But by lunchtime, all traffic had cleared out of downtown. The Mall was empty, with only an occasional jogger.
Richard Ulrich, 47, from Maryland, driving from Southeast to Northwest, found himself on the Mall and parked his van to wait out the traffic
"I saw the smoke go up and said, 'Oh, my gosh, they hit the city,'" he said. "It's amazing. You never think anything like that could happen. You wonder what goes through people's minds when they would kill themselves."
Flights out of local airports, like those across the nation, were halted. Union Station was evacuated and shut down.
Thurman Cordle, 24, who was traveling on an Amtrak train from New York to his home in Richmond, pulled into Union Station about 11 a.m., when officials made passengers leave the train and the station. He was standing outside the police perimeter yesterday afternoon with a few dozen station employees and travelers.
"At first it was like, 'Man, what an inconvenience,'" Mr. Cordle said. "Now I'm thinking about the country — people hurting."
Some employees in the Pentagon were watching news broadcasts of the explosions at the World Trade Center even as the Boeing 757 was turning in their direction.
"It seemed to be almost coming in in slow motion," said Marine Cmdr. Mike Dobbs. "I didn't actually feel it hit, but I saw it and then we all started running. They evacuated everybody around us."
The Washington field office of the FBI was given charge of the investigation of the Pentagon crash, and in the early afternoon, agents and officers from local police forces scoured the perimeter of the Pentagon, picking up all debris they could find.
Debris was scattered up to 500 yards from the building, but witnesses said no discernible pieces of the plane were left intact.
Along the nearby roads, some drivers had just left their cars at the spots where they were hit by flying debris.
Some had windows or sheet metal punctured by debris.
Employees left their vehicles in the parking lot and walked home or to a nearby Metro stop.
Throughout the day, smoke billowed from the hole in the center of one of the building's five sides, and late last night high winds and an apparent gas leak reignited fires.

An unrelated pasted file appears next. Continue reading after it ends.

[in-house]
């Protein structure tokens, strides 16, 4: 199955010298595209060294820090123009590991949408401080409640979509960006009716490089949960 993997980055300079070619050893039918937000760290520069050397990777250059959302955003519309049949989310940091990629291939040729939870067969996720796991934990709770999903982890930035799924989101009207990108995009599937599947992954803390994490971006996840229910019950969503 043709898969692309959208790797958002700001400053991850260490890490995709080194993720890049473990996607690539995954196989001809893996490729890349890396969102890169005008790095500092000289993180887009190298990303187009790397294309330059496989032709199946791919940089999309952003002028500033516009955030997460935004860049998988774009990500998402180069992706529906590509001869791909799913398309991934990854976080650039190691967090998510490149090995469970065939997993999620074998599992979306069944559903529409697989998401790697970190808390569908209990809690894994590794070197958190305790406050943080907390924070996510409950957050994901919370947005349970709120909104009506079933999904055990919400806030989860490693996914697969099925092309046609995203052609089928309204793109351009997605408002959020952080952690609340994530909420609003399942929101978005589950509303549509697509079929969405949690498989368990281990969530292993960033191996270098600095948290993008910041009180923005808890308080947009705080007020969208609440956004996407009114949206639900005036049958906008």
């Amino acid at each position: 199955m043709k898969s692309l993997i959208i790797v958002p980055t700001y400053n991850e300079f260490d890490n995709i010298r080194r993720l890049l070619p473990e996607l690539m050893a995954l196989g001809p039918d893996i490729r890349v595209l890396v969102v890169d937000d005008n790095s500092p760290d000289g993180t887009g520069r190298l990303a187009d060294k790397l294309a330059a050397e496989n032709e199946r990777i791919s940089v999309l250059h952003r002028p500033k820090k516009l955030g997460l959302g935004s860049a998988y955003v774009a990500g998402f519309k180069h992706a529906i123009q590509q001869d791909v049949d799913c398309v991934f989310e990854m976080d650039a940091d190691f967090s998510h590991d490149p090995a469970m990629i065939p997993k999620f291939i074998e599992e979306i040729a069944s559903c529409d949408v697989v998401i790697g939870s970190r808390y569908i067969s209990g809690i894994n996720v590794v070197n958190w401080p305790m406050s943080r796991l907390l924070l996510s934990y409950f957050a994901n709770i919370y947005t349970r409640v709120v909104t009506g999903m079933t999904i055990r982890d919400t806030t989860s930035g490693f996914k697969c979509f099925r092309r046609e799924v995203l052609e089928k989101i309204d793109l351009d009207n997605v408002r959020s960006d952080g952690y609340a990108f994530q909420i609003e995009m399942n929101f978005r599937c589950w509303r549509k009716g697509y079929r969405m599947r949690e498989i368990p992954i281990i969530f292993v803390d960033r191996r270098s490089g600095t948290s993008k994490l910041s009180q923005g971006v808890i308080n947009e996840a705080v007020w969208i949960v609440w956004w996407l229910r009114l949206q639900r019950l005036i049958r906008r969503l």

The Pentagon complex is the nation's largest office building. The area hit included Army, Navy and Marine Corps offices and the Navy's new command center.
Those being evacuated helped move and care for the injured, who were sprawled across the field in front of the crash site.
Meanwhile firefighters, amid the jet fuel still burning on the ground, pulled the injured and dead from the building.
City residents, looking for any way to help, lined up to donate blood at hospitals. One hospital reported a six-hour wait.
"It's the tiniest thing I can do. Without doing this, I'm just helpless," said architect Eve Hickerson of Adams Morgan in Northwest.
By late morning, hospitals across the region began to receive and treat burn victims.
Transport was hindered at times by the ban on air traffic in the region, which grounded emergency helicopters. Some who were slightly injured drove themselves to hospitals.
Workers across the city reported hearing and feeling a second explosion in the minutes after the Pentagon crash, but no other site was reported hit.
In the aftermath yesterday, local officials warned that residents could expect heightened security as a general rule and said that daily life probably would never be the same.
Jabeen Bhatti, Matthew Cella, Joseph Curl, Brian DeBose, Daniel F. Drummond, John Godfrey, Vaishali Honowar, Margie Hyslop, Jim Keary, Gerald Mizejewski, Tom Ramstack, Derek Simmonson, Ellen Sorokin, Guy Taylor and Arlo Wagner contributed to this article, which is based in part on wire service reports.